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Pathology is the study of diseases and what goes wrong within the body as a cause of them. This may not sound inherently glamorous, but a major in experimental pathology might pave the way for a future of amazing discoveries, even a cure for cancer. You’ll be studying the nature of diseases and how they can attack tissues, organs, and the body as a whole. You’ll become knowledgeable about diseases on all levels, from the molecular to the cellular and more. And by learning about diseases in such great depth—and the factors and processes that lead to them—you’ll be on your way to helping create more effective ways to prevent and treat them in the future.

Experimental pathology majors learn how to perform skillful research so they can someday make advances in the field. How to use laboratory equipment, how to interpret and analyze data, and how to communicate your findings effectively are all topics that will be covered. You’ll study research from the past and how it has shaped the field, and you’ll gain an understanding of exactly where we are in the realm of disease and where we need to go. Pathologists pursue careers involving molecular genetics, tumors, neurochemistry, immunotoxicology, or cancer, to name a few possibilities. It’s strange to think that if experimental pathologists got so good at their jobs that they wiped out all disease, they’d actually perform themselves out of a career—but actually, that’s the goal!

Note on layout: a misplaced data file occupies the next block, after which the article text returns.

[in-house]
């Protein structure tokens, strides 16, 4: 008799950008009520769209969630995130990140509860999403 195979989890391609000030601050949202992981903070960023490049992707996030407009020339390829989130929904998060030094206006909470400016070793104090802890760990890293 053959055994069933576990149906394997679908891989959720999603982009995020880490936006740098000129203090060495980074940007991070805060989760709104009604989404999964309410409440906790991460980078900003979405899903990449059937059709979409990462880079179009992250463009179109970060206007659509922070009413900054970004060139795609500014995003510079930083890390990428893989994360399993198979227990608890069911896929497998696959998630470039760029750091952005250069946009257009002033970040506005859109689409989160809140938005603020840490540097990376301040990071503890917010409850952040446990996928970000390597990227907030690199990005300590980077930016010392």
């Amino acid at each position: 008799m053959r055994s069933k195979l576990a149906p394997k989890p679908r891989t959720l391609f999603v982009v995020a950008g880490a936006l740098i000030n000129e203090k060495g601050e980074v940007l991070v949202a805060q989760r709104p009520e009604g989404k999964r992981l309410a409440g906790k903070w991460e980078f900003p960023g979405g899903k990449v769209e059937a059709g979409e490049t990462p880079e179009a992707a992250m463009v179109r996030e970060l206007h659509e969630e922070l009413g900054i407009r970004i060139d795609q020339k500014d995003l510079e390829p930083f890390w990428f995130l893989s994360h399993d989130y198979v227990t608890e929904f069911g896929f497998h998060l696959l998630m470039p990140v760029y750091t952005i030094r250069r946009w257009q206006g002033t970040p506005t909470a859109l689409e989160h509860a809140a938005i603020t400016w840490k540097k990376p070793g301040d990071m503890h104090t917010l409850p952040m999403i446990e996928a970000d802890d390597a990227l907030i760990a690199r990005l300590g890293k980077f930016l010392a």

Although experimental pathology is frequently a specialization in graduate or medical school, many schools offer undergraduates the chance to pursue studies in this area as well. The depth and breadth of your study will, of course, deepen and widen as you move further in your schooling.


  • Biochemistry

  • Biomedical Research

  • Cell Biology

  • Ethics

  • Gene Targeting in Transgenic Mice

  • Genetics

  • Medical Immunology

  • Molecular Biology

  • Neurobiology

  • Pharmacology

  • Radiation Biology

  • Statistics

  • Virology


To best prepare for a major in experimental pathology, get a solid foundation in science and math courses including calculus, biology, chemistry, and physics. Courses that include laboratory work are especially valuable. Scientists must also be good communicators, so take humanities courses like English and languages to strengthen your reading, writing, and speaking skills.